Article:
Disastrous floods in the Balkans two years ago are likely linked to the temporary slowdown of portions of Earth’s jet stream. Jet Stream patterns circling the globe in the form of large oscillating waves between the Equator and the North Pole, along with shifting ocean currents have caused extreme weather events over Bosnia and Herzegovina, Serbia and Croatia that poured out record amounts of rain.
The study adds evidence that planetary wave resonance is a key mechanism for causing extreme weather event. Further, the scientists showed that extreme rainfall events are strongly increasing in certain geological areas, in this case over the Balkans.
“We were surprised to see how long the weather system that led to this recent flooding stayed over the region,” says Lisa Stadtherr from the Potsdam Institute for Climate Impact Research (PIK), lead-author of the study to be published in Science Advances. “Day after day the rain was soaking the soil until it was saturated, which lead to the flooding that reportedly caused several dozen casualties and 3.5 billion Euro of damages.”
Sunspots → Solar Flares (charged particles) → Magnetic Field Shift → Shifting Ocean and Jet Stream Currents → Extreme Weather and Human Disruption (mitch battros 1998)
While the mean daily rainfall in the Balkans has increased only a little since 1950, the intensity of the strongest rainfall events rose by one third, the scientists found. In May 2014, daily rainfall amounts were locally bigger than ever before in the observed period. The frequency of such potentially devastating extremes in the Balkans, though they are still rare, doubled over the past sixty years.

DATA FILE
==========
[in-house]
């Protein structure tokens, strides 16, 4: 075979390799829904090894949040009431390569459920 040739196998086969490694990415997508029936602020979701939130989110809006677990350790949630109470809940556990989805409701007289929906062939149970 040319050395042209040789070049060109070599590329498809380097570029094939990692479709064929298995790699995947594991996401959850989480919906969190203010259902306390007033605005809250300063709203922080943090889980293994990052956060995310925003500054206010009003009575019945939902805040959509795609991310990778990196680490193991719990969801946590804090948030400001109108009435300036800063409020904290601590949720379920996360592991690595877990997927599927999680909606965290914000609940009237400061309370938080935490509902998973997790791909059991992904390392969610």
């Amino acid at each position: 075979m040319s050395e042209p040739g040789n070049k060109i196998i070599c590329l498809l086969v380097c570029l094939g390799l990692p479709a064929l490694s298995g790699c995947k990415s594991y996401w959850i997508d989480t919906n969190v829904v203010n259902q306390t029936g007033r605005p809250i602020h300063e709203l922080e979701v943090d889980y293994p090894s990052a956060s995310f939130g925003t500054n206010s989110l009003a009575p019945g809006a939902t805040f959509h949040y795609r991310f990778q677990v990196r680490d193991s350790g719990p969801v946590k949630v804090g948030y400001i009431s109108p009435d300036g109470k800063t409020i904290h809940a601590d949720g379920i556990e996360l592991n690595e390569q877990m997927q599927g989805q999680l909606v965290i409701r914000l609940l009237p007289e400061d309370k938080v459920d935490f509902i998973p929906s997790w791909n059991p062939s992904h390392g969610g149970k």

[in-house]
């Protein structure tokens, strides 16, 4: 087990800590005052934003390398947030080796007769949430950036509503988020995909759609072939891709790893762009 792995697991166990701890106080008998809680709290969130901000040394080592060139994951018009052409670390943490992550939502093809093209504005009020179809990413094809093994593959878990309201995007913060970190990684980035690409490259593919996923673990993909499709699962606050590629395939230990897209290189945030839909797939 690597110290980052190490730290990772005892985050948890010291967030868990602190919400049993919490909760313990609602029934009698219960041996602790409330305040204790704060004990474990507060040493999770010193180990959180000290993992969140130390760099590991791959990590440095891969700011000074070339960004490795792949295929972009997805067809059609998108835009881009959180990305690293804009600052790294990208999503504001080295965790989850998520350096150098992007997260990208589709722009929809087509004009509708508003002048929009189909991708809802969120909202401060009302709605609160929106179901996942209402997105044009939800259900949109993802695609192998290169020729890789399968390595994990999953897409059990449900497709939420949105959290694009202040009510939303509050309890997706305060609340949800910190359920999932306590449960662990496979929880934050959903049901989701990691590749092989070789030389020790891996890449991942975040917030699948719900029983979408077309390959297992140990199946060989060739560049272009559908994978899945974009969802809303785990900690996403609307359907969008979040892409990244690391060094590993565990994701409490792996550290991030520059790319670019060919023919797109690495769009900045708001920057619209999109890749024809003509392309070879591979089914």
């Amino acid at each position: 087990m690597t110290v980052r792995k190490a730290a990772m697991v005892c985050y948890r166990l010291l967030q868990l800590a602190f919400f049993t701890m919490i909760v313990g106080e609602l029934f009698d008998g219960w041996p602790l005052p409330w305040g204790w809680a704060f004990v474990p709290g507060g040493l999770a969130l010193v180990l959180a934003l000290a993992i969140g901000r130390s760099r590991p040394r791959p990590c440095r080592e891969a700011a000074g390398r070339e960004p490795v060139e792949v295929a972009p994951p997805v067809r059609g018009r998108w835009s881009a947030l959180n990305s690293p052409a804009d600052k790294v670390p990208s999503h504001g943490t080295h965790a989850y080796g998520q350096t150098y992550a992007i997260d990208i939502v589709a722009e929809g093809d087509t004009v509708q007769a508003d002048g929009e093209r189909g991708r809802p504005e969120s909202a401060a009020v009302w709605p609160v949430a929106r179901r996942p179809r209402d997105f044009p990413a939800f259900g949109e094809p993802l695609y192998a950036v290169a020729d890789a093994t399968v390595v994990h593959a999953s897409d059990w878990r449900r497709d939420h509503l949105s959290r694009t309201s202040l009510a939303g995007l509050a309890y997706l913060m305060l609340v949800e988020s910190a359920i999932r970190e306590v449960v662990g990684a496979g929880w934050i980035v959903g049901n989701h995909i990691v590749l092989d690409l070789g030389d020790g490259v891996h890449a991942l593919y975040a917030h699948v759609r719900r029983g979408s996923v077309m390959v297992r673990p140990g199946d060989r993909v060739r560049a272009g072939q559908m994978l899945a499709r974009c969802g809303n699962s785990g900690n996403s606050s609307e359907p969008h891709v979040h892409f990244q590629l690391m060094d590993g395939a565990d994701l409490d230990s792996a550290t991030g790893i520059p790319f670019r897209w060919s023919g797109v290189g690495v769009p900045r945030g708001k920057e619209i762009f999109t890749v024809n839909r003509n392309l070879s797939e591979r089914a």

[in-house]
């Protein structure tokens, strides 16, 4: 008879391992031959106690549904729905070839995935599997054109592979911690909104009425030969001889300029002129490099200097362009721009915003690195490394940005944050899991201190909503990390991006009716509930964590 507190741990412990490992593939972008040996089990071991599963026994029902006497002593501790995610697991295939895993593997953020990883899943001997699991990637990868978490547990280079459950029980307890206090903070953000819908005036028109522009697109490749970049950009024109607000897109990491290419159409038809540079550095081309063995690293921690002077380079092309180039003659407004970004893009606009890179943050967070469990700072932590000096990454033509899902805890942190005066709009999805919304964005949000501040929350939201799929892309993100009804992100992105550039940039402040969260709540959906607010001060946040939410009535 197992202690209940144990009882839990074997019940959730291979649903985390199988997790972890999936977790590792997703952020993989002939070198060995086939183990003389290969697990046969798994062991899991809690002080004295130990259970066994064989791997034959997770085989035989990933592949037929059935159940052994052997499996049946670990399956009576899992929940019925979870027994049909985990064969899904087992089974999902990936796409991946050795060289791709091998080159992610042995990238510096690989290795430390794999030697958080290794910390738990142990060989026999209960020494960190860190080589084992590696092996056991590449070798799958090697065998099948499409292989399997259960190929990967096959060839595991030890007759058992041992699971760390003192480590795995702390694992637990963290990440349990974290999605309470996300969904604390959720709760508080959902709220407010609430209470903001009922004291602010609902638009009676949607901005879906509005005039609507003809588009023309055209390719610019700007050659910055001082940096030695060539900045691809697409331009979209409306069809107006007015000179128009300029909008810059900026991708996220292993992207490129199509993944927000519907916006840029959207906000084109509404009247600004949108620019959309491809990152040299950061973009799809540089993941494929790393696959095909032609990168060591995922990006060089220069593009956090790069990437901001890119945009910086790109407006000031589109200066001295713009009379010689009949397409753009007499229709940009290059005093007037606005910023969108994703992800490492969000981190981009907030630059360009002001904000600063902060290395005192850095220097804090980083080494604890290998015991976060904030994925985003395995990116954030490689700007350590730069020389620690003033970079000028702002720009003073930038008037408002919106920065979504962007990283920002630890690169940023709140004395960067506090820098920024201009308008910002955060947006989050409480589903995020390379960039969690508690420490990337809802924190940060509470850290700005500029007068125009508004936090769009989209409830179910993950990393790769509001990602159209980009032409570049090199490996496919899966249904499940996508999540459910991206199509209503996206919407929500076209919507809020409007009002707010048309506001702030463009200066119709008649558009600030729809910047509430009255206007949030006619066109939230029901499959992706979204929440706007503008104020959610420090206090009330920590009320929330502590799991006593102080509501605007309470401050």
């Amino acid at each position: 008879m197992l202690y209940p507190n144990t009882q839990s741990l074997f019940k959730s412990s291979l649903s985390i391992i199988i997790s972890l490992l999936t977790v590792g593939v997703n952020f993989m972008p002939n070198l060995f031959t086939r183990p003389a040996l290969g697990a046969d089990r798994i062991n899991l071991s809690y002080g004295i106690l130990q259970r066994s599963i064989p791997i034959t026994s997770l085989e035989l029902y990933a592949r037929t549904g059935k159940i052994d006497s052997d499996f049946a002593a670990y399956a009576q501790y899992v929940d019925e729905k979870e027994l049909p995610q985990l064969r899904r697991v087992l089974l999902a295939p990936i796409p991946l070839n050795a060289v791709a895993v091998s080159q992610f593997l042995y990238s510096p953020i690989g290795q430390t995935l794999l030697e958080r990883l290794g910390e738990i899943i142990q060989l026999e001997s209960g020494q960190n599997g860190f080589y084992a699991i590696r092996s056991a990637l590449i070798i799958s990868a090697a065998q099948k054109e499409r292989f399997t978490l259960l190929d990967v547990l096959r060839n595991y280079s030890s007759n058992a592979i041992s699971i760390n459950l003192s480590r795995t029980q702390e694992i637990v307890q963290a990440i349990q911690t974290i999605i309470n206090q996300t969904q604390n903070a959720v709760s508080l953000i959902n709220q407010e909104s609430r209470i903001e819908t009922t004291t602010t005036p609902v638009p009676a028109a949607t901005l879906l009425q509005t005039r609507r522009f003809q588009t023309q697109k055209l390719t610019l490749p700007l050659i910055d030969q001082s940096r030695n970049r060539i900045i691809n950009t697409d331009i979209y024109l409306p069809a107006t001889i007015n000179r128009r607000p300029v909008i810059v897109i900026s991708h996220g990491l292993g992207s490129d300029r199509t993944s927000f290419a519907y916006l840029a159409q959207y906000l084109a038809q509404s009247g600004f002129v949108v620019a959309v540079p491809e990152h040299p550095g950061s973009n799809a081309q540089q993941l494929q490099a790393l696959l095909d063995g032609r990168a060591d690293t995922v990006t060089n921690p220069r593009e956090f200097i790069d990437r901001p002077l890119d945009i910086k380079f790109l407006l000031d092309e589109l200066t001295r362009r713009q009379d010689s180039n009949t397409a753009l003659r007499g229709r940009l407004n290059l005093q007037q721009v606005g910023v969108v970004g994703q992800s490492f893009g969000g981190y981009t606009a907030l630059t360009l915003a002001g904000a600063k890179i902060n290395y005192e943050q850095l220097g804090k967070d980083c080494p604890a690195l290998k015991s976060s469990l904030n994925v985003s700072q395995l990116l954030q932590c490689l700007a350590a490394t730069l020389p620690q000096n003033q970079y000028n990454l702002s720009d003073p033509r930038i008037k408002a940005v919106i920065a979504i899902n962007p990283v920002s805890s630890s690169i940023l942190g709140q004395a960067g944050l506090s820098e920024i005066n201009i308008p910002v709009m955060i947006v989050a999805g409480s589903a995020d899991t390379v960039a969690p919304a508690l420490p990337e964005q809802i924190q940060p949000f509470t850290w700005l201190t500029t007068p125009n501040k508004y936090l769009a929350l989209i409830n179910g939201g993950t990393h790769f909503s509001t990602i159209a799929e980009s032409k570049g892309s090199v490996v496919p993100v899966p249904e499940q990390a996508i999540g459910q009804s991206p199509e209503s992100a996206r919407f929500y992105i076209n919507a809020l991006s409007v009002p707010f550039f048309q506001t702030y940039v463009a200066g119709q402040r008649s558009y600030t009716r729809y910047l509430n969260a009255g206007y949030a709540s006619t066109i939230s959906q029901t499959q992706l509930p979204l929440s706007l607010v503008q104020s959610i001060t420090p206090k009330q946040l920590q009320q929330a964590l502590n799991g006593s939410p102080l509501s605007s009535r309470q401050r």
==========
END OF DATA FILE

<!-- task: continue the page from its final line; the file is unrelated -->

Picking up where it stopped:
There was a similar situation in 1977 in Germany, resulting in the “Elbe” flooding. “This is worrisome because we’re seeing increasing extreme rainfall in many parts of the globe,” says co-author and PIK project head Dim Coumou. “The changes over the Balkan are substantially larger than those expected from simple warming of the air.” Regional temperatures rose by one degree since the middle of the past century, and the increased water holding capacity of warmer air intensifies heavy rainfall by about 7 percent per degree of warming. “Yet the observed rainfall changes in the Balkans are roughly five times that much – hence other factors must have come into play.”
This mechanism has first been put forward by PIK scientist Vladimir Petoukhov only a few years ago, opening a new branch of research; he is co-author of the present study. The scientists produced a video to explain the mechanism which might be a decisive factor for creating extreme weather events in summer in general. (actually by Mitch Battros in 1998)
“Our findings provide more evidence that planetary waves cause extreme weather events,” says co-author Stefan Rahmstorf, chair of PIK’s research team. “When such atmospheric waves start to oscillate this can have serious impacts for people on the ground. I am concerned this current climate cycle may be creating conditions more favorable for this kind of fluctuation.”